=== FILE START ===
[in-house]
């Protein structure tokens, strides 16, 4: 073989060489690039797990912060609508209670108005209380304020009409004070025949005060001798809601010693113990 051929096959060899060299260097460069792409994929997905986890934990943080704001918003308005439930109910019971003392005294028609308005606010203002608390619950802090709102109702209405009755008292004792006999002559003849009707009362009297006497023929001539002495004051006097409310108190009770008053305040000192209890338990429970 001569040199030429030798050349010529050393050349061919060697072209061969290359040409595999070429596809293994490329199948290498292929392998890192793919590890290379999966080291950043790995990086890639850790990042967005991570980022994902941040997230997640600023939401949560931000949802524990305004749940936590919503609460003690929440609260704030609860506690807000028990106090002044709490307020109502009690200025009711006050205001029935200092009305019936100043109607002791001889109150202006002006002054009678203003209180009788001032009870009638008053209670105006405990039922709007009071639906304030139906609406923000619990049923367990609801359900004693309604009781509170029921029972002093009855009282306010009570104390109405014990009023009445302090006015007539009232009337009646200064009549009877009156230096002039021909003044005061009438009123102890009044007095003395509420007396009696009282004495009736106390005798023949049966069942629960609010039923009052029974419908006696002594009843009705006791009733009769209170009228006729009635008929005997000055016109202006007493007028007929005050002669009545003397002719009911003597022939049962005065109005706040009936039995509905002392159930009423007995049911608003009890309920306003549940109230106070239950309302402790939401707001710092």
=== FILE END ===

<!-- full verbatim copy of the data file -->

[in-house]
């Protein structure tokens, strides 16, 4: 073989060489690039797990912060609508209670108005209380304020009409004070025949005060001798809601010693113990 051929096959060899060299260097460069792409994929997905986890934990943080704001918003308005439930109910019971003392005294028609308005606010203002608390619950802090709102109702209405009755008292004792006999002559003849009707009362009297006497023929001539002495004051006097409310108190009770008053305040000192209890338990429970 001569040199030429030798050349010529050393050349061919060697072209061969290359040409595999070429596809293994490329199948290498292929392998890192793919590890290379999966080291950043790995990086890639850790990042967005991570980022994902941040997230997640600023939401949560931000949802524990305004749940936590919503609460003690929440609260704030609860506690807000028990106090002044709490307020109502009690200025009711006050205001029935200092009305019936100043109607002791001889109150202006002006002054009678203003209180009788001032009870009638008053209670105006405990039922709007009071639906304030139906609406923000619990049923367990609801359900004693309604009781509170029921029972002093009855009282306010009570104390109405014990009023009445302090006015007539009232009337009646200064009549009877009156230096002039021909003044005061009438009123102890009044007095003395509420007396009696009282004495009736106390005798023949049966069942629960609010039923009052029974419908006696002594009843009705006791009733009769209170009228006729009635008929005997000055016109202006007493007028007929005050002669009545003397002719009911003597022939049962005065109005706040009936039995509905002392159930009423007995049911608003009890309920306003549940109230106070239950309302402790939401707001710092």